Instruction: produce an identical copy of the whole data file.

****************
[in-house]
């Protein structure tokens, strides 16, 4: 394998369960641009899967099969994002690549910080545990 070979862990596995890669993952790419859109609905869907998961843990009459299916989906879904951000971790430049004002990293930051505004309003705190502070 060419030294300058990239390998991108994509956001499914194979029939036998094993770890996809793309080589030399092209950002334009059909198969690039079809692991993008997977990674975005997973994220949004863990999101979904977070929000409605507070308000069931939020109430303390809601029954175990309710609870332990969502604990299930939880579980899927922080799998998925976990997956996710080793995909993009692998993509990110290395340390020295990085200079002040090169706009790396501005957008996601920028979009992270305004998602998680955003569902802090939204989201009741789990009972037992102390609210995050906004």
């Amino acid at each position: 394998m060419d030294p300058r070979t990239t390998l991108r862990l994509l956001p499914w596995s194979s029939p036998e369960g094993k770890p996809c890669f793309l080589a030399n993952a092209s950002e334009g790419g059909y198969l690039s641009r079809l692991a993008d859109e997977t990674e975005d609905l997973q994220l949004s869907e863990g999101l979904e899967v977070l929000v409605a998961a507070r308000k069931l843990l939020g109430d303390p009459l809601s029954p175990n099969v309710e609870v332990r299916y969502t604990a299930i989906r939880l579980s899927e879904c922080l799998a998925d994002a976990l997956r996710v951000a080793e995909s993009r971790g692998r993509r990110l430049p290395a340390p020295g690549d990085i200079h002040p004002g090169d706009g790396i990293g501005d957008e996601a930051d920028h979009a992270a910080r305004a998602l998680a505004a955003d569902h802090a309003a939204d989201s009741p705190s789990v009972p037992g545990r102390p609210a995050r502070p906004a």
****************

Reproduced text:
[in-house]
């Protein structure tokens, strides 16, 4: 394998369960641009899967099969994002690549910080545990 070979862990596995890669993952790419859109609905869907998961843990009459299916989906879904951000971790430049004002990293930051505004309003705190502070 060419030294300058990239390998991108994509956001499914194979029939036998094993770890996809793309080589030399092209950002334009059909198969690039079809692991993008997977990674975005997973994220949004863990999101979904977070929000409605507070308000069931939020109430303390809601029954175990309710609870332990969502604990299930939880579980899927922080799998998925976990997956996710080793995909993009692998993509990110290395340390020295990085200079002040090169706009790396501005957008996601920028979009992270305004998602998680955003569902802090939204989201009741789990009972037992102390609210995050906004």
């Amino acid at each position: 394998m060419d030294p300058r070979t990239t390998l991108r862990l994509l956001p499914w596995s194979s029939p036998e369960g094993k770890p996809c890669f793309l080589a030399n993952a092209s950002e334009g790419g059909y198969l690039s641009r079809l692991a993008d859109e997977t990674e975005d609905l997973q994220l949004s869907e863990g999101l979904e899967v977070l929000v409605a998961a507070r308000k069931l843990l939020g109430d303390p009459l809601s029954p175990n099969v309710e609870v332990r299916y969502t604990a299930i989906r939880l579980s899927e879904c922080l799998a998925d994002a976990l997956r996710v951000a080793e995909s993009r971790g692998r993509r990110l430049p290395a340390p020295g690549d990085i200079h002040p004002g090169d706009g790396i990293g501005d957008e996601a930051d920028h979009a992270a910080r305004a998602l998680a505004a955003d569902h802090a309003a939204d989201s009741p705190s789990v009972p037992g545990r102390p609210a995050r502070p906004a």